:Retrowerks: iVardensphere – The Methuselah Tree


iVardensphere – The Methuselah Tree
Label: Metropolis Records
Release Date: November 12, 2013
Official Website: www.facebook.com/ivardensphere

Review by Maresa Whitehead

Once again, Canada’s iVardensphere has shattered genre paradigms with the release of their fourth non-remix studio album, The Methuselah Tree. The act, fronted by Scott Fox, created its own niche from its inception through its experimental influx of tribal and world music onto an industrial/power noise foundation. The Methuselah Tree inhabits the same auditory atmosphere that iVardensphere fans have come to crave, but with a level of precision and expansion that makes this album distinctive.

“Mother of Crows” opens the audio excursion the way a movie’s score begins—gently and progressively. The operatic Latin vocals of Twilla MacLeod (Booming Tree Taiko) are otherworldly, and coupled with building orchestral melodies, multiple drum layers, and haunting musical phrases, listeners land in a fantasy headspace that is played up by the rest of the album.

It is precisely the Middle Eastern influences in “Bloodline,” the Indian vocals and sitar melodies in “Snakecharmer” and “Narada” respectively, the tribal drumming in “Observing Bartok (Stamping Dance),” and the Asian-inspired components of “A Black Sun on the Horizon (Invocation)” that keep Western audiences out of their musical comfort zones. But, coupled with the industrial synths, grueling beats, and dark ambient tones in “The Doorway” and “Eclipse,” Western audiences have a foundation that keeps them grounded as they feel out new aural territory.

And that is perhaps the best part of The Methuselah Tree. The dichotomy between Western dark ambient/industrial and worldly characteristics not often found in the dark electronic scene is exquisite and refreshing. “Narada” is perhaps most representative of this in that the Indian sitar charms and acoustic tribal drums mesh exotically with the otherwise galloping eight-and-a-half minute industrial dance track.

Atmospheric vocals are also utilized as instruments, placed evocatively throughout specific tracks. Fox’s wife, Chantal, even makes an appearance on the soothing lullaby-like “Second Sleep.” Though vocals have never been the focus of iVardensphere’s compositions in favor of the instrumental soundscapes themselves, The Methuselah Tree also features several prominent vocalists as guests on specific tracks. What makes this noteworthy (besides name-dropping the likes of Tom Shear and Daniel Graves, of course) is the seamless integration of each vocalist’s signature style into iVardensphere’s body-thumping arrangements. It’s clear that Fox tailored his creative sensibilities to complement them by creating tracks imbued with musical matter that allows composer and vocalist alike to shine without losing any of iVardensphere’s punch.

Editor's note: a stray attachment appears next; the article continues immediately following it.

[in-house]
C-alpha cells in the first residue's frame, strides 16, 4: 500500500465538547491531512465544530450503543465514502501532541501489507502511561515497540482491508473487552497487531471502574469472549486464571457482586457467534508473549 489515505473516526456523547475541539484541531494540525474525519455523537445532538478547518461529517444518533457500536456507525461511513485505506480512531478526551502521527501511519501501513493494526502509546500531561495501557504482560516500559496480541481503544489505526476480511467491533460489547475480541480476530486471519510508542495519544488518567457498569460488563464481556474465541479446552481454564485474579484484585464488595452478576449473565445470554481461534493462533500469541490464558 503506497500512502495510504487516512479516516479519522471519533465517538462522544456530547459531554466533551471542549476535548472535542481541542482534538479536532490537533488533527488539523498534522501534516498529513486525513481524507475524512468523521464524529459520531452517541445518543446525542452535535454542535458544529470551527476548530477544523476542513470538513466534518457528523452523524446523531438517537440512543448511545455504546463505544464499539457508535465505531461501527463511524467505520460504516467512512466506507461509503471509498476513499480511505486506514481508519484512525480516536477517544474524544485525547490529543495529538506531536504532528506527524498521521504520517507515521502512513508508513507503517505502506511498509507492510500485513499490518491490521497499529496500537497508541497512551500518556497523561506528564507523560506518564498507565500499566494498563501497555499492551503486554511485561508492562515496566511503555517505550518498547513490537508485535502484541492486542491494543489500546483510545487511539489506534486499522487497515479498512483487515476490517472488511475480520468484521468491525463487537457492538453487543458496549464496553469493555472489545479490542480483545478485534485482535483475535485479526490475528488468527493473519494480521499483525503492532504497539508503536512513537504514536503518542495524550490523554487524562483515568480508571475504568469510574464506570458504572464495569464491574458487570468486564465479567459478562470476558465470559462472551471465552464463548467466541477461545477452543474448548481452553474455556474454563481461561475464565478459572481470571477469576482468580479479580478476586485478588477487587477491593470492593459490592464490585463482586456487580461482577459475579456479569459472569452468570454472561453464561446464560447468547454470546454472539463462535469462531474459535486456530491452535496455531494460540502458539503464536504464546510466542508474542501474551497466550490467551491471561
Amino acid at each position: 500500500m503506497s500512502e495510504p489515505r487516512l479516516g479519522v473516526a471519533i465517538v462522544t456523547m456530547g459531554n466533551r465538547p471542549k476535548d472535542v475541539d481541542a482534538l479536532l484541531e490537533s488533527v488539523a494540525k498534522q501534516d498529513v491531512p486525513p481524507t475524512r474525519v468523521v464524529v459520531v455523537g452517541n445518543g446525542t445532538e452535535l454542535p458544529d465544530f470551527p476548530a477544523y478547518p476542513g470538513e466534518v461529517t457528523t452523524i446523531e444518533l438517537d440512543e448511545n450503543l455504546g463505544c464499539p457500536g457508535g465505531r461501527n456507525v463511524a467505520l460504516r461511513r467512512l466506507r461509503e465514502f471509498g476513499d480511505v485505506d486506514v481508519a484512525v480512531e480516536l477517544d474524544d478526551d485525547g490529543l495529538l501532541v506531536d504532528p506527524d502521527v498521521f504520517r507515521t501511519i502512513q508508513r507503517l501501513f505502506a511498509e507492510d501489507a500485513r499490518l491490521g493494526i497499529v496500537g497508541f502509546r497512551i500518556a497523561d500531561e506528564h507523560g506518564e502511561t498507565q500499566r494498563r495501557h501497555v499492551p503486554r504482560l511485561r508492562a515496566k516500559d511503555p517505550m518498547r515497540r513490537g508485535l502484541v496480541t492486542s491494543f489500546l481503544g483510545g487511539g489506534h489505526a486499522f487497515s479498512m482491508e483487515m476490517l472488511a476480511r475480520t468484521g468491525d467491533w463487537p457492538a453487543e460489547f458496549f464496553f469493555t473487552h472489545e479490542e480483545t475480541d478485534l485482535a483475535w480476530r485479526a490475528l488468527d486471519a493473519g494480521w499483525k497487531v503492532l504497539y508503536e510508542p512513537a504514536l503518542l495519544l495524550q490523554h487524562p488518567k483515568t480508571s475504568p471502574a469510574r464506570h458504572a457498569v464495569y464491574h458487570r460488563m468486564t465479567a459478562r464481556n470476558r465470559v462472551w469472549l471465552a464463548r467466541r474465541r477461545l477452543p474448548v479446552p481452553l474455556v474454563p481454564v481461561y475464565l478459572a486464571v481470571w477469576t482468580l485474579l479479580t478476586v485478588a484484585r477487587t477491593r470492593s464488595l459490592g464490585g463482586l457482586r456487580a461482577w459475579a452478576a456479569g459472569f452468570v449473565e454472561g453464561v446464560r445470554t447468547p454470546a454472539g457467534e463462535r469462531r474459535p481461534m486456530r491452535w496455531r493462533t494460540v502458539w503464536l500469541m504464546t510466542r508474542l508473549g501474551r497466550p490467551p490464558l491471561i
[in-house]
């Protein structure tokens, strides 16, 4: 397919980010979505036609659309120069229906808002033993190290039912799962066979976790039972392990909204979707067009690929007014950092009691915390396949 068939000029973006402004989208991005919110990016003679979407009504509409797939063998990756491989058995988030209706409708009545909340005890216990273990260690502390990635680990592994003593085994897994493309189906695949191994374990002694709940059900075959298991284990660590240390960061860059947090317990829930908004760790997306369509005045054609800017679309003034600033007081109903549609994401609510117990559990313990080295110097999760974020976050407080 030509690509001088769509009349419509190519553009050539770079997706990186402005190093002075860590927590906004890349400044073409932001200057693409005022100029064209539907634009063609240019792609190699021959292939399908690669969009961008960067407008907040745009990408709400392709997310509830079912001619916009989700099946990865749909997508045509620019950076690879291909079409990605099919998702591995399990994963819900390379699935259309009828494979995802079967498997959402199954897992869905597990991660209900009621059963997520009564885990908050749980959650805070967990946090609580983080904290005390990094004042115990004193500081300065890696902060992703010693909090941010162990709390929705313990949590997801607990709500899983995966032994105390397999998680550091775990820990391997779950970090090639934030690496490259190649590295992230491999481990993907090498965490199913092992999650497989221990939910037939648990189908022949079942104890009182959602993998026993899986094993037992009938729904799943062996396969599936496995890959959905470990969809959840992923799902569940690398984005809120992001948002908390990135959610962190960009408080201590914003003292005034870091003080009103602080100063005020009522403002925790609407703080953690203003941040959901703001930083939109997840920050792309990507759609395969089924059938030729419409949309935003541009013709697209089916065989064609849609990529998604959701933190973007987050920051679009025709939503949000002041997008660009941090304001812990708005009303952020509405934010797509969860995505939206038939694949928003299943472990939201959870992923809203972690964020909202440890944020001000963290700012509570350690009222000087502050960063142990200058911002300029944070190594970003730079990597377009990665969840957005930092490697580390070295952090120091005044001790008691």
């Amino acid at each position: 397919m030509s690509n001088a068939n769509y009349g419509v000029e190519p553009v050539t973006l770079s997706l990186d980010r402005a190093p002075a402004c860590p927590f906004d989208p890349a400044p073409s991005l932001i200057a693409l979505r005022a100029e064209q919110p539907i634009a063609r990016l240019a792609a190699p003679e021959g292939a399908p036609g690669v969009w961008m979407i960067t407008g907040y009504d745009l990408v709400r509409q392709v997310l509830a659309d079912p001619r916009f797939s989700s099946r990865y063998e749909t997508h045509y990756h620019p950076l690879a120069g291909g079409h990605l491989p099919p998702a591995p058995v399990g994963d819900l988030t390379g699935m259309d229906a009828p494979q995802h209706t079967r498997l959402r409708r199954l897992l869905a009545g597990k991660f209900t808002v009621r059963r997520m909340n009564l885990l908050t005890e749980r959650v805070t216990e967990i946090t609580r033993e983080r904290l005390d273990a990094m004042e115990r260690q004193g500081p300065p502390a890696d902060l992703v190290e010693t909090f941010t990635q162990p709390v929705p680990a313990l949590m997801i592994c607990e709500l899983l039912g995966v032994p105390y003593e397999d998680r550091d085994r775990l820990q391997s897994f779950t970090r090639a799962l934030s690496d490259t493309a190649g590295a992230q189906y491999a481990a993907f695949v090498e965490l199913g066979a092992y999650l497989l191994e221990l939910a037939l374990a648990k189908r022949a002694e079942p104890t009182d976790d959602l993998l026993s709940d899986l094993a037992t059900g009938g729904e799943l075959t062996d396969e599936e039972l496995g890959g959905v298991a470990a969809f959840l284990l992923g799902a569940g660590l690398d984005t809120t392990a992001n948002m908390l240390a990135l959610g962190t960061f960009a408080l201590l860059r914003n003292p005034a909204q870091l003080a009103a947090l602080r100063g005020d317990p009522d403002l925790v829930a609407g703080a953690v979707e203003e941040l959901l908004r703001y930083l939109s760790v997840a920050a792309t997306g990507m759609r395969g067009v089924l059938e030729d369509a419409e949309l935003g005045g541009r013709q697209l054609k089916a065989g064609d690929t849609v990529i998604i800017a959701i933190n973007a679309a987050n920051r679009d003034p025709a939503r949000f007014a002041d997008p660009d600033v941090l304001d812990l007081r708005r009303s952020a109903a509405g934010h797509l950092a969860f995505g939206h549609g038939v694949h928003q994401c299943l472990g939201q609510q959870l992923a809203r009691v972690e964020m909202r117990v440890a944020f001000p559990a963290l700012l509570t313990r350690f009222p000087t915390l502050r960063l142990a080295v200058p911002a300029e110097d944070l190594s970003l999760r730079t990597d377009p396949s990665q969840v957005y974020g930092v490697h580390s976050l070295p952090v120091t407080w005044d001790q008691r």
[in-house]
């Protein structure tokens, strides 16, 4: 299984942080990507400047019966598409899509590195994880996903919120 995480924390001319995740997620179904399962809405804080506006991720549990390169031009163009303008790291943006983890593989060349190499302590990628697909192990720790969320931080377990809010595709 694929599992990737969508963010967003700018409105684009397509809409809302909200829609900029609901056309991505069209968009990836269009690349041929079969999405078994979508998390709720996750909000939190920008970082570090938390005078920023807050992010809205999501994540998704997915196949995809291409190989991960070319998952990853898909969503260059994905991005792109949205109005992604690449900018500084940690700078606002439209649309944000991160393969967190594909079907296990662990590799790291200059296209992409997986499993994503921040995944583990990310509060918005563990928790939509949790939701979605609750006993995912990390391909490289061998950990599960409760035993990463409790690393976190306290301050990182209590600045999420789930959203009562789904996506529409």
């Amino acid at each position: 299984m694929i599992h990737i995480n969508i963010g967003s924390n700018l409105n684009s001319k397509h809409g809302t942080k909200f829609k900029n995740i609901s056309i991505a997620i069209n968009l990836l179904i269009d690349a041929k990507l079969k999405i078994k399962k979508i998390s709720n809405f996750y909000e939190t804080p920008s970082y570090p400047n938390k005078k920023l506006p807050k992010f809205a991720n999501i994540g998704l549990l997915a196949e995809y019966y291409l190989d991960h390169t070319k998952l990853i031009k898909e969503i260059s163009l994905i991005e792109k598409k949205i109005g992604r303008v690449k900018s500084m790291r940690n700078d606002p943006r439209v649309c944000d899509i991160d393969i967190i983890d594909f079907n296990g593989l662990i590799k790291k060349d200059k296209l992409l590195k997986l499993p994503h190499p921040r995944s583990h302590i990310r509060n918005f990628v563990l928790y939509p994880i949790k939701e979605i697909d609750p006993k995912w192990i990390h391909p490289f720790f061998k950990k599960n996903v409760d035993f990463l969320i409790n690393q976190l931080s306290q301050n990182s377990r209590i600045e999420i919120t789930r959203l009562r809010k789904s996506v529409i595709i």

In “The Impossible Box,” the guttural delivery from iVardensphere’s own Jamie Blacker (also of ESA fame) is seamlessly melded into an undulating, crunchy track sure to have audiences bouncing with the heavy beat. Blacker also vocalizes the album-ending title track, “The Methuselah Tree,” the most traditional-in-structure song, a dark invocation to all listeners to “face Methuselah and awake.”  The eminent Tom Shear (Assemblage 23) collaborates with Mari Kattman on “Society of Dogs,” where the sure, clear vocals smooth twangy Middle Eastern brightness above muted tribal tempos. And Daniel Graves (Aesthetic Perfection) lends his crooning to “Break the Sky,” which begins ballad-like, sluggish with saccharine vocals, atop horror-ambient nuances. After a minute and a half, though, the track explodes into dance floor excellence, and Graves’ signature shouts are swathed in the kind of club-ready synths which sustain them.

In fact, it is this kind of ebb and flow that pervades The Methuselah Tree, marking Fox a master of his craft and iVardensphere the preeminent experimental construct in the electronic music scene. Where else can listeners encounter choral vocals, tribal rhythms, and sitar melodies on the same compilation as driving 4/4 beats, fuzzy synths, and throaty shouts? This aural journey works flawlessly, both to evoke interest and emotion as well as to elicit fleshly freedom in the form of unrestrained dance escapades. The search for tasteful, unique new music in the scene now (and has for some time) stops at iVardensphere.

Track Listing
01. Mother of Crows
02. Bloodline
03. The Doorway
04. A Black Sun on the Horizon (Invocation)
05. Break the Sky
06. Snakecharmer
07. The Impossible Box
08. Observing Bartok (Stamping Dance)
09. Society of Dogs
10. Eclipse
11. Second Sleep
12. Narada
13. The Methuselah Tree



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